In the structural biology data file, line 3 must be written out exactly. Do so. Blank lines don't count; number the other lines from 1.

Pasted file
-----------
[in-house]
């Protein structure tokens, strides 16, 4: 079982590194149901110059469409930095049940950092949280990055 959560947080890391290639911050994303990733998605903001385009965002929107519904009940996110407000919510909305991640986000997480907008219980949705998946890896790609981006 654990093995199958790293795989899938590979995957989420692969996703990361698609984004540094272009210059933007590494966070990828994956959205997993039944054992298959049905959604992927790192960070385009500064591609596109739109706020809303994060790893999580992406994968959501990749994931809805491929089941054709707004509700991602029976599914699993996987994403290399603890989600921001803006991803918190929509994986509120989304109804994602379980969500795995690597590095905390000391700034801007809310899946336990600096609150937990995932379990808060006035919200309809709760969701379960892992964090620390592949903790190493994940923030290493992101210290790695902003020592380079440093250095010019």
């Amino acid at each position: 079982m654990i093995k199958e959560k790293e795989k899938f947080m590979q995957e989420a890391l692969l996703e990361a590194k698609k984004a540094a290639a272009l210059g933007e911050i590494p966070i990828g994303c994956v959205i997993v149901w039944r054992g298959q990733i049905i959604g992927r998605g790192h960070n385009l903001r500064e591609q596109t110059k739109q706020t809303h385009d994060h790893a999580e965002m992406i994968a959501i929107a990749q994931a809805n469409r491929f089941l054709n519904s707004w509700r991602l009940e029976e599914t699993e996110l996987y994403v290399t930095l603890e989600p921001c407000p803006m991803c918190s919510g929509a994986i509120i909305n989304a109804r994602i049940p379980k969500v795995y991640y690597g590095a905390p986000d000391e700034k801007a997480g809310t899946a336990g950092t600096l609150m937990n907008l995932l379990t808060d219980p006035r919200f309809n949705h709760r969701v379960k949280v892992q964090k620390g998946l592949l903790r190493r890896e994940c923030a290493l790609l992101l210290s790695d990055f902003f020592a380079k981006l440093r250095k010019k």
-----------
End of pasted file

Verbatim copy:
């Amino acid at each position: 079982m654990i093995k199958e959560k790293e795989k899938f947080m590979q995957e989420a890391l692969l996703e990361a590194k698609k984004a540094a290639a272009l210059g933007e911050i590494p966070i990828g994303c994956v959205i997993v149901w039944r054992g298959q990733i049905i959604g992927r998605g790192h960070n385009l903001r500064e591609q596109t110059k739109q706020t809303h385009d994060h790893a999580e965002m992406i994968a959501i929107a990749q994931a809805n469409r491929f089941l054709n519904s707004w509700r991602l009940e029976e599914t699993e996110l996987y994403v290399t930095l603890e989600p921001c407000p803006m991803c918190s919510g929509a994986i509120i909305n989304a109804r994602i049940p379980k969500v795995y991640y690597g590095a905390p986000d000391e700034k801007a997480g809310t899946a336990g950092t600096l609150m937990n907008l995932l379990t808060d219980p006035r919200f309809n949705h709760r969701v379960k949280v892992q964090k620390g998946l592949l903790r190493r890896e994940c923030a290493l790609l992101l210290s790695d990055f902003f020592a380079k981006l440093r250095k010019k």